The day I graduated college, I had absolutely no idea what I was going to do for a living. My plan was simple: do something, work my way up, get married, have a bunch of kids, save money, and retire at forty. I looked forward to my life after forty, which held the promise of sleeping late, traveling with the family, and endless lazy days by the pool. I did not think too much about the in-between. And, I certainly did not think it would be this hard. So, the countdown begins. In exactly 12 months and nineteen days, I will be forty.
I laugh at my naive twenty-one year old self. She really had no idea.
So, after college I got a job in sales, worked my way up, got married, and had three kids. Check.
We put money in our 401k and in a college savings for the kids. Check.
Retire in one short year, not even close.
I did not account for overwhelming costs of life: tuition, travel ball, electronics for five, insurance for everything, cable, grocery, and Target bills, and every single thing else.
That being said, life has been very good to me. I have three beautiful boys, who all still love their mama. I just celebrated my fifteen year anniversary with a husband who is still my very best friend. I opened my own business over five years ago which has expanded by leaps and bounds since then. For these wonderful gifts, I am grateful. I know that at the end of my life, I will remember these in-between years fondly.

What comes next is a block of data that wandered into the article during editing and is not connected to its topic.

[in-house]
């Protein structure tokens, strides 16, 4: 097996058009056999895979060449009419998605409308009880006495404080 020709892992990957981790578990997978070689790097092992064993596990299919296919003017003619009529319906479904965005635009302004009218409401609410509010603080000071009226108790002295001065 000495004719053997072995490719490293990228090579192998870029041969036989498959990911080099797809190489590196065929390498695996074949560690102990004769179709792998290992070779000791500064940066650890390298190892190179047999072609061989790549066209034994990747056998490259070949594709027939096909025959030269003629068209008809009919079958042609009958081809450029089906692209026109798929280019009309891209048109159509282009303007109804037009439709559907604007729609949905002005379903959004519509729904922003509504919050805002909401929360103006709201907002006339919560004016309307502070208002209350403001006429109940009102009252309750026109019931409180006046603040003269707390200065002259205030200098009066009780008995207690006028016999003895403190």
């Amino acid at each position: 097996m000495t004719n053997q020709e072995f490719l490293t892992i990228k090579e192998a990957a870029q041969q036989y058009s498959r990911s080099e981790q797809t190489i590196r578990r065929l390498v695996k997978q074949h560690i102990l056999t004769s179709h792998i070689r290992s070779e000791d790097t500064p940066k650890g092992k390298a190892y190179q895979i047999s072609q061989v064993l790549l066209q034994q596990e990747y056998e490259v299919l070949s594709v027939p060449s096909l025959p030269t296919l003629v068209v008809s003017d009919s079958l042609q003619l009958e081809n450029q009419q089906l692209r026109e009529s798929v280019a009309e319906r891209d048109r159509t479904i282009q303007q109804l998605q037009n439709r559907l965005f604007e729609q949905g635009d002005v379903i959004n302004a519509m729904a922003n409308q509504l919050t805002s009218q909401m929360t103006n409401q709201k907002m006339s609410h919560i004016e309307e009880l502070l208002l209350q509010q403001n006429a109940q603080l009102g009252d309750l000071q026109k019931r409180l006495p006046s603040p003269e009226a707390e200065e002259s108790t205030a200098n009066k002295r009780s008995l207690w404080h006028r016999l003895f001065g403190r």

In the meantime, I still have to negotiate each minute of the day. I just did not realize how hard it would be to raise a child, or two, or three. I did not realize that I would be tired, all the time. I can only give about 70% to work, 80% to my kids, 60% to my husband, and about 15% to myself. That adds up to 2.25 people. I lose my footing, which my husband lovingly calls “acting like an insane person.” My kids have witnessed me crying over spilt milk, in the literal sense. People ask me all the time, “How do you do it all?” The honest answer is: I don’t. I just do what I can until the next day. I am extremely fortunate to have family, friends, and employees that help make up the difference. I don’t like to ask for help, and with them, I never have to.
I celebrate it all. The schedules, the work, the cleaning, the homework, the ballgames; they make my life whole. My children are beautiful. My job is fulfilling. My husband supports me. My parents are proud of me. My cup is full.
Swap Boutique has been a loyal sponsor of New Orleans Moms Blog and did not compensate us for this post.
About Michelle Reinhardt
Michelle Reinhardt graduated from LSU in 1997. She began her career in sales and management. After ten years, Michelle decided to start her own business so that she could spend more time with her three boys. She opened Swap Boutique in 2008. She has since opened four additional locations in Louisiana.